- The housing development financier has deferred repayments until January 2021 to cushion the developers from the adverse impact of Covid-19.
- The developers had requested a deferral, citing diminishing rent returns as well as disrupted construction works.
Pan-African housing development financier Shelter Afrique has restructured loans granted to seven Kenyan home developers worth Sh3.1 billion, exposing it to a cash flow loss of Sh85 million.
Managing director Andrew Chimphondah said the board resolved to defer repayments until January 2021 to cushion the developers from the adverse impact of Covid-19 that has disrupted construction and slowed down economic activities.
“We are not absolving them from repaying the loans but we have given them a breathing space. We opted to forego our recovery of the principal amount and interest but in return boost client loyalty during the Covid-19 related hard times. We have also made food donations to 2,000 less advantaged families in Machakos,” he said.
The developers had requested a deferral, citing diminishing rent returns as well as disrupted construction works where supplies were delayed while the government issued new guidelines on social distancing that saw most construction works suspended.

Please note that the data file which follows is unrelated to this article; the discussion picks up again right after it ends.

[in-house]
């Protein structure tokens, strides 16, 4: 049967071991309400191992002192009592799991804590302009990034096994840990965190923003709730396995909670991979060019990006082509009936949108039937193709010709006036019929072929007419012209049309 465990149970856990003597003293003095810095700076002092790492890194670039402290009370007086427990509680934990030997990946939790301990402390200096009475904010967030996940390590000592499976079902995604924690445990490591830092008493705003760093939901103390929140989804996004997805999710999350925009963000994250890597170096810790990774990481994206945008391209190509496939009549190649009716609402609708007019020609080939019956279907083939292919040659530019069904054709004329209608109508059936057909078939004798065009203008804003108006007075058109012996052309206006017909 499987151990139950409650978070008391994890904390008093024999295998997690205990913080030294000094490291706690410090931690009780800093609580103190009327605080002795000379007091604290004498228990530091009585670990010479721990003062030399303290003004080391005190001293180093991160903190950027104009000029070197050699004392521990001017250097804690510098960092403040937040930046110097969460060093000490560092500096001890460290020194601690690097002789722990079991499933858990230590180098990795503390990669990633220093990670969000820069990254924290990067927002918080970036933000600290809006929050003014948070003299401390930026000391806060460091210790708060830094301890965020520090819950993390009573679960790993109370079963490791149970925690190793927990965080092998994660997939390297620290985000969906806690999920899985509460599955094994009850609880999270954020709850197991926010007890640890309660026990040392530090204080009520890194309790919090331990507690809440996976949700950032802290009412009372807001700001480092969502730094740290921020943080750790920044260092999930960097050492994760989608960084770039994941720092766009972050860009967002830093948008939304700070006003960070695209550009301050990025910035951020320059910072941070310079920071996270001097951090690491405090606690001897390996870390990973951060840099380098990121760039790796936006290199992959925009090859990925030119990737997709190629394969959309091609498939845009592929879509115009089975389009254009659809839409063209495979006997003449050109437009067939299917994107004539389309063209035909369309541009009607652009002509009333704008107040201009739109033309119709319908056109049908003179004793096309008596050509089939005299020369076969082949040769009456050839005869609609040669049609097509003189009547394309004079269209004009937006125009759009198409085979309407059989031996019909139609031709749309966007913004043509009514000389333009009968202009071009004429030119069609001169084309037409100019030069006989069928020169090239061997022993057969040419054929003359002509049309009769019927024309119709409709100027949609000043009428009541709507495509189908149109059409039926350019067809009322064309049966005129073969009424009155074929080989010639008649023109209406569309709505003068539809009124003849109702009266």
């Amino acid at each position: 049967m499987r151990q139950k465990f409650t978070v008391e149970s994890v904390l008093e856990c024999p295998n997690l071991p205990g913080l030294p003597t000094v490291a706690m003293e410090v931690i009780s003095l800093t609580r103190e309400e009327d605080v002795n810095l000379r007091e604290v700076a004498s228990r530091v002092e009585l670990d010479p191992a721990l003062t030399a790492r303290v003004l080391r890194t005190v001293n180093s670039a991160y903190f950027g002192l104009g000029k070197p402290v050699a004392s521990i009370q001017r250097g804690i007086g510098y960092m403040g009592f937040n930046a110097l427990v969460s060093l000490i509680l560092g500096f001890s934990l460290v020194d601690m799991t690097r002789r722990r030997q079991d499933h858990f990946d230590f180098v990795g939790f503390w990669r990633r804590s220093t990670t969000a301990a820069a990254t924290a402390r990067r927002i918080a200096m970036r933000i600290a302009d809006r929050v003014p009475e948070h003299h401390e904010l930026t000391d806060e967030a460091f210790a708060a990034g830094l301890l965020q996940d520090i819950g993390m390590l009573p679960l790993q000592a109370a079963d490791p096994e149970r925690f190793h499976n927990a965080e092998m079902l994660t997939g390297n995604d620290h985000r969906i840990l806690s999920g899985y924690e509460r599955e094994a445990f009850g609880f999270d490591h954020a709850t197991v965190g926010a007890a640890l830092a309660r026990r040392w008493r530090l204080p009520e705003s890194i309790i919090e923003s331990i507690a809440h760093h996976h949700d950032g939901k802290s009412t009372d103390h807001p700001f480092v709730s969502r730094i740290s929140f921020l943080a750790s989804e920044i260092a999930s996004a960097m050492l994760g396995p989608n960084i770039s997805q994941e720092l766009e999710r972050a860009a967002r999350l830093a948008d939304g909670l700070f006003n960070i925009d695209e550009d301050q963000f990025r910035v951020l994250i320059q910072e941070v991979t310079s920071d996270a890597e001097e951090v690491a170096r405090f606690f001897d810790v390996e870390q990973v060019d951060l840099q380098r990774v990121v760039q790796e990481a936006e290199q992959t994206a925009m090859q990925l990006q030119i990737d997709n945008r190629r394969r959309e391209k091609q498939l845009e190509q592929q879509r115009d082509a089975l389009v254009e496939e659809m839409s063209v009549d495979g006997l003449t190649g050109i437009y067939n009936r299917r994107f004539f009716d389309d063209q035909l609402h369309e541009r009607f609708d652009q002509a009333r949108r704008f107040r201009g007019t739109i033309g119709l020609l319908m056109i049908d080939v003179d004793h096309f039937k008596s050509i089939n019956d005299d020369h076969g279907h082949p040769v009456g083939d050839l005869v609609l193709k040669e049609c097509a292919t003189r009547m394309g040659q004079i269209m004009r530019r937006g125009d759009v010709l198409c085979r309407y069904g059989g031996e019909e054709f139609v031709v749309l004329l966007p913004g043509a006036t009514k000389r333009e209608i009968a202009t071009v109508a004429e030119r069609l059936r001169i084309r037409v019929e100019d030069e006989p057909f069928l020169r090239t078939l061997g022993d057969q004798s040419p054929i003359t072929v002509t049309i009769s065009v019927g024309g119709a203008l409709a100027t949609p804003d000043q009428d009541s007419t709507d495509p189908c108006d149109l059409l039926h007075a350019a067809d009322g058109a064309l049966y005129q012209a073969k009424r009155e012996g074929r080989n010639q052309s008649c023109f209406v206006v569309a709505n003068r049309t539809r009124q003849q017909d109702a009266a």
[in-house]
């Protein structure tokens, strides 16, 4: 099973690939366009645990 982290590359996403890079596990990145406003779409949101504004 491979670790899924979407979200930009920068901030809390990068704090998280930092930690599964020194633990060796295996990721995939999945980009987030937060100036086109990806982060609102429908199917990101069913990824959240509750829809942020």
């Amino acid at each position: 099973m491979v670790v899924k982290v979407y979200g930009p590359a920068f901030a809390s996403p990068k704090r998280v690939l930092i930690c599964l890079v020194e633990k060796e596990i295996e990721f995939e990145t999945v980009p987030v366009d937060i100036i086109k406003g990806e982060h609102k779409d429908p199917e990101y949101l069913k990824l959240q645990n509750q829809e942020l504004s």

The Nairobi-based financier with operations in 44 African countries said it had activated online services where applications from housing projects developers are now being scrutinised and approved via its desktop evaluation platform.
Mr Chimphondah said in an interview the institution had changed strategy from funding projects for the high- and middle-income earners in favour of large-scale mass-housing projects that benefit low-income earners.
In Kenya, it has approved eight projects with a total of 6,352 units worth Sh7 billion currently being built in partnership with local developers.
Apart from the Sh200 million stake injection in Kenya Mortgage Refinance Company, Shelter Afrique has also introduced a trade finance facility that would provide funds to contractors participating in the affordable housing programme to settle payments for imported building materials.
He said they were also in talks with local banks seeking to offer a Sh1 billion partial credit guarantee for mortgage loans that would see borrowers enjoy low-interest loans.
Mr Chimphondah said the institution would enhance participation in low-income housing developments to help reduce congestion and poor provision of services as witnessed in the uncontrolled mushrooming of slums across urban centres in Kenya.